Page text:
Saving Hawaii's Native Birds
Hawaii is a truly unique archipelago which is home to many species of birds found no where else in the world. Due to the islands' geographical isolation, bird species in Hawaii evolved in an environment that historically had no land mammals, with the exception of the native hoary bat, and also no mosquitos. As a result, our native bird populations are suffering at the hands of introduced predators and being devastated by the introduction of mosquitos and the diseases they carry; specifically avian malaria.
Meet Alex Wang, he is one of a few wildlife biologists who work for Hawaii's division of forestry and wildlife to help save what remains of Hawaii's imperiled native birds.
Doing the work to protect Hawaii's Endangered Species
Alex's work is varied. At times it includes work with native Hawaiian plants as well, but his primary projects generally focus around bird populations. One of his most recent projects just received federal funding! The project's goal is to set up the largest self-reseting predator control grid in the state. Using a device developed in New Zealand, he is working to depress predator numbers in the Pu'u Maka'ala Natural Area Reserve to protect both native birds and plants.
Another amazing project he's involved with is working to protect our endangered native seabirds. Recently, he and his team just discovered a remnant colony of these birds in the Kohala Mountain Natural Area Reserve. Through a lot of hard work they found them by first deploying sound recorders to listen for faint bird calls. Then through the aid of night vision and infrared binoculars they honed in on the colony and finally caught adult seabirds and attached satellite tags to find where on the mountain they were nesting. This project he describes as one of the most important ones he has been involved with to date and he is optimistic of the chances to help aid and protect this newly discovered nesting area.
Beyond the projects of focus listed, another ongoing project he has been involved with over the years is aiding in forest bird surveys using a standardized transect method. It's a process where you walk a transect and at predetermined stations count all the birds you can see or hear for 8 minutes. This project has brought him to some of Hawaii's most remote and pristine forests left in Hawaii, and he's been lucky enough to have been involved with these counts on 4 of Hawaii's main islands, seeing most of Hawaii's endangered bird species in the process.
His photographs of these birds are always stunning!
Looking to the Future of protecting Hawaii's native birds
Alex holds a lot of hope for Hawaii's imperiled species but he does it with measured optimism. A lot of things have to go right or the steady declines he has measured for years are likely to just continue. A few things to know; first off, the bird's overall greatest threat is from the presence of mosquitoes which carry avian malaria. Mosquitoes were introduced to Hawaii in the early 1800's, and have wreaked havoc on the ecosystem here ever since because birds that are native to Hawaii have no defense against these new diseases. One hope lays in the eradication of some if not all mosquitoes and if that is possible, he implores us all to seriously consider supporting the project, because "Extinction is forever" and that is where we are headed if nothing big changes.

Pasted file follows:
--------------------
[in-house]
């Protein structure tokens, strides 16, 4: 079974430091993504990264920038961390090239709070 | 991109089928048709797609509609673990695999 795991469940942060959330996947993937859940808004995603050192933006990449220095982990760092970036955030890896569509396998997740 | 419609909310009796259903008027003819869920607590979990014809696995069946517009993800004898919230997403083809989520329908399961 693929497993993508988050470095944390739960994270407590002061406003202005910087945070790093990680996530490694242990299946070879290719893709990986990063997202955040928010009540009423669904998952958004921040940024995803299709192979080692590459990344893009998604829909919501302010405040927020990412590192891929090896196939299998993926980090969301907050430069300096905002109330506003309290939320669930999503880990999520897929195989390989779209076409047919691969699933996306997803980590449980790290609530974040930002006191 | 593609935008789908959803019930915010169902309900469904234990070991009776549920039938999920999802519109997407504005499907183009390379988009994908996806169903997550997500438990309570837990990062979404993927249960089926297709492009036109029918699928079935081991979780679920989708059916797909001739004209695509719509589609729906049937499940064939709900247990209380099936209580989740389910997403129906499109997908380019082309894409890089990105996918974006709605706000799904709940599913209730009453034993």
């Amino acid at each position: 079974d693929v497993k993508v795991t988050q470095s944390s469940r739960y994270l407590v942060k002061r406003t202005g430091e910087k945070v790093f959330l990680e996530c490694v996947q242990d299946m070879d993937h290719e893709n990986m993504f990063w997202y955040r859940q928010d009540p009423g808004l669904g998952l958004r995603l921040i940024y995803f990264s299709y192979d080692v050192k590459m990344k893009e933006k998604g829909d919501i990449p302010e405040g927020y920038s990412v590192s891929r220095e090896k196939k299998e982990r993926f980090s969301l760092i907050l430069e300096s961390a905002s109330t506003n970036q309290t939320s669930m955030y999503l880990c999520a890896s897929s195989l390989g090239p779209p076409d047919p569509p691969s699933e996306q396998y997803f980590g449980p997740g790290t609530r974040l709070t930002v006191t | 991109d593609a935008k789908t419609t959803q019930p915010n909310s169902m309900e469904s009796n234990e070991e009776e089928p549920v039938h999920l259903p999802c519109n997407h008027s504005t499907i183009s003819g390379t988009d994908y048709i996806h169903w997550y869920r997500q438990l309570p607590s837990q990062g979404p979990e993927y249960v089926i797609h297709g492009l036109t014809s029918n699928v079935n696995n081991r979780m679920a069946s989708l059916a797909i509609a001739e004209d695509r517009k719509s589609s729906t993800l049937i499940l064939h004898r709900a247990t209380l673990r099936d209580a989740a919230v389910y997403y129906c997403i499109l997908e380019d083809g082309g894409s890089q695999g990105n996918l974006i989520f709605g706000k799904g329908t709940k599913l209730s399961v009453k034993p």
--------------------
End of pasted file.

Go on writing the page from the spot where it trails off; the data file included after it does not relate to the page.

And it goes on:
Another possibility, to help save some species lays in moving populations outside their historical range to buy them more time. As he mentions, New Zealand has had great success with type of management and it is something we all should be open to in order to save a species.
To learn more about Alex and his work, I encourage you to please go follow his instagram page @alcidalex . His posts are always beautiful, insightful, and filled with adventure. They are definitely one of the few feeds we constantly look forward to seeing.
Additionally, if you would like to get involved and help support efforts that he says make the biggest impact on his work, you can volunteer for forest restoration projects such as the Mauna Kea Forest Restoration Project to help out plant some native trees and see tangible results. You can also read more about the mosquito problem and solutions being developed by going to: dnlr/hawaii.gov/mosquito
Alex leaves us with is parting words that what his bird surveys are telling him is that time is quickly running out for many of Hawaii's imperiled native birds, and that in order to save them we need major changes and they need to be implemented soon.
Wishing you all the best, and I hope to see some of you on the Mauna helping to replant our native forests.
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